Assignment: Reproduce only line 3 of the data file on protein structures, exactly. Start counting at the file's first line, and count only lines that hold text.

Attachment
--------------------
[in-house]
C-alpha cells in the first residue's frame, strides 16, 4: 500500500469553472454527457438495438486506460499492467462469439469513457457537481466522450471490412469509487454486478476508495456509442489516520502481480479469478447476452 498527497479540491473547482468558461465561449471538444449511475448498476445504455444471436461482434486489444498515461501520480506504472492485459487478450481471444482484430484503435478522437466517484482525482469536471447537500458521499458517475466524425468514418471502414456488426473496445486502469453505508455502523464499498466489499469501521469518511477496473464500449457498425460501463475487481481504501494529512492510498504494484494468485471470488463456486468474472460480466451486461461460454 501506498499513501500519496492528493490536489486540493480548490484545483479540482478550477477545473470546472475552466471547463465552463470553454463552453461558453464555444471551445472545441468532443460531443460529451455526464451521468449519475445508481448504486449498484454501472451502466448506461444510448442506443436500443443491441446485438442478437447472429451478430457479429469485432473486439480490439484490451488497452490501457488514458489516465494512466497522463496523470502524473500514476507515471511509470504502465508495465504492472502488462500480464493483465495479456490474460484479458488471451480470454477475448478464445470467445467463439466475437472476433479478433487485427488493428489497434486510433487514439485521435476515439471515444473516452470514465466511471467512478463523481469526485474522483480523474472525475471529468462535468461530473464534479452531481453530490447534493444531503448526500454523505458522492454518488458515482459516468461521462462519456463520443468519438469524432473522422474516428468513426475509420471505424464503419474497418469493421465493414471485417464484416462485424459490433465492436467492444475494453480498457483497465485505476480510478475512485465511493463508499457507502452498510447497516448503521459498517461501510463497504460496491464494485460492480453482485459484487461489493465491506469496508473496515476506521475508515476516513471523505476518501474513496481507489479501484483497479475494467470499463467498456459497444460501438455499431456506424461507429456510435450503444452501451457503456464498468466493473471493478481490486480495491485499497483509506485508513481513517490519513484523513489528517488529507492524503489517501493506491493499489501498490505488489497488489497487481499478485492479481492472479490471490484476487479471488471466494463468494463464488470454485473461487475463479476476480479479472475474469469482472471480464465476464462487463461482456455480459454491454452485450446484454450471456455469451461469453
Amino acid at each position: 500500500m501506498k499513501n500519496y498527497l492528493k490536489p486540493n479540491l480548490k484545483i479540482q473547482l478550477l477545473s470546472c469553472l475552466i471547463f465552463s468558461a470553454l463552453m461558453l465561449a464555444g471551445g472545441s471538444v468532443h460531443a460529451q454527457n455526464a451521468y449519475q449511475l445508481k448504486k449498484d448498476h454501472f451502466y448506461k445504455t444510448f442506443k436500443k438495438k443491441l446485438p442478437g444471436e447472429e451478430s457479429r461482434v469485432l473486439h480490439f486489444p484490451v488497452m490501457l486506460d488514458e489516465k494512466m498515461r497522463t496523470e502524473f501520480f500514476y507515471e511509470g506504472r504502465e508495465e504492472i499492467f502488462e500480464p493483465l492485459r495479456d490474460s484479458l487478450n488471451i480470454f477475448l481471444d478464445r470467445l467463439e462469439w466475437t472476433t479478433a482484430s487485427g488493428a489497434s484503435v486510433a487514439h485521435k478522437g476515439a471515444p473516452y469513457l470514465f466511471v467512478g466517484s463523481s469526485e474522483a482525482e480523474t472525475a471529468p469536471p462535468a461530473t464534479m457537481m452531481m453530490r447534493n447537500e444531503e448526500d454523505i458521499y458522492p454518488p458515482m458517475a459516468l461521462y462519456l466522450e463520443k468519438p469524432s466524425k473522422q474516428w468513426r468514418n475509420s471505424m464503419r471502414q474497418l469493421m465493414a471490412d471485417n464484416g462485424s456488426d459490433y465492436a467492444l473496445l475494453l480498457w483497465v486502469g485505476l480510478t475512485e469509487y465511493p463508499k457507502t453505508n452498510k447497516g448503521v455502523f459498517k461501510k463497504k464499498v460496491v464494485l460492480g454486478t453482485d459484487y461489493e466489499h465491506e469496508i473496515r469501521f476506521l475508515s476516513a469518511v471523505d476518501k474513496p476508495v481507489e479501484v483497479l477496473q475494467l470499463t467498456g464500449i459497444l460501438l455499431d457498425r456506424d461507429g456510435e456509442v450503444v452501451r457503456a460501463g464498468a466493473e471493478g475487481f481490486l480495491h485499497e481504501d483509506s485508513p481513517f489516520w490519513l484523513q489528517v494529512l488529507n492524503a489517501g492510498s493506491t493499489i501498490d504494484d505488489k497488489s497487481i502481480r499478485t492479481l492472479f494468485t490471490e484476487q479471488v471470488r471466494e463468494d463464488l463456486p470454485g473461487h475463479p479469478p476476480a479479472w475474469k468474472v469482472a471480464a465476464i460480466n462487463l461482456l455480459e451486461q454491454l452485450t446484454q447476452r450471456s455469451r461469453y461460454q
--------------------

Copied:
Amino acid at each position: 500500500m501506498k499513501n500519496y498527497l492528493k490536489p486540493n479540491l480548490k484545483i479540482q473547482l478550477l477545473s470546472c469553472l475552466i471547463f465552463s468558461a470553454l463552453m461558453l465561449a464555444g471551445g472545441s471538444v468532443h460531443a460529451q454527457n455526464a451521468y449519475q449511475l445508481k448504486k449498484d448498476h454501472f451502466y448506461k445504455t444510448f442506443k436500443k438495438k443491441l446485438p442478437g444471436e447472429e451478430s457479429r461482434v469485432l473486439h480490439f486489444p484490451v488497452m490501457l486506460d488514458e489516465k494512466m498515461r497522463t496523470e502524473f501520480f500514476y507515471e511509470g506504472r504502465e508495465e504492472i499492467f502488462e500480464p493483465l492485459r495479456d490474460s484479458l487478450n488471451i480470454f477475448l481471444d478464445r470467445l467463439e462469439w466475437t472476433t479478433a482484430s487485427g488493428a489497434s484503435v486510433a487514439h485521435k478522437g476515439a471515444p473516452y469513457l470514465f466511471v467512478g466517484s463523481s469526485e474522483a482525482e480523474t472525475a471529468p469536471p462535468a461530473t464534479m457537481m452531481m453530490r447534493n447537500e444531503e448526500d454523505i458521499y458522492p454518488p458515482m458517475a459516468l461521462y462519456l466522450e463520443k468519438p469524432s466524425k473522422q474516428w468513426r468514418n475509420s471505424m464503419r471502414q474497418l469493421m465493414a471490412d471485417n464484416g462485424s456488426d459490433y465492436a467492444l473496445l475494453l480498457w483497465v486502469g485505476l480510478t475512485e469509487y465511493p463508499k457507502t453505508n452498510k447497516g448503521v455502523f459498517k461501510k463497504k464499498v460496491v464494485l460492480g454486478t453482485d459484487y461489493e466489499h465491506e469496508i473496515r469501521f476506521l475508515s476516513a469518511v471523505d476518501k474513496p476508495v481507489e479501484v483497479l477496473q475494467l470499463t467498456g464500449i459497444l460501438l455499431d457498425r456506424d461507429g456510435e456509442v450503444v452501451r457503456a460501463g464498468a466493473e471493478g475487481f481490486l480495491h485499497e481504501d483509506s485508513p481513517f489516520w490519513l484523513q489528517v494529512l488529507n492524503a489517501g492510498s493506491t493499489i501498490d504494484d505488489k497488489s497487481i502481480r499478485t492479481l492472479f494468485t490471490e484476487q479471488v471470488r471466494e463468494d463464488l463456486p470454485g473461487h475463479p479469478p476476480a479479472w475474469k468474472v469482472a471480464a465476464i460480466n462487463l461482456l455480459e451486461q454491454l452485450t446484454q447476452r450471456s455469451r461469453y461460454q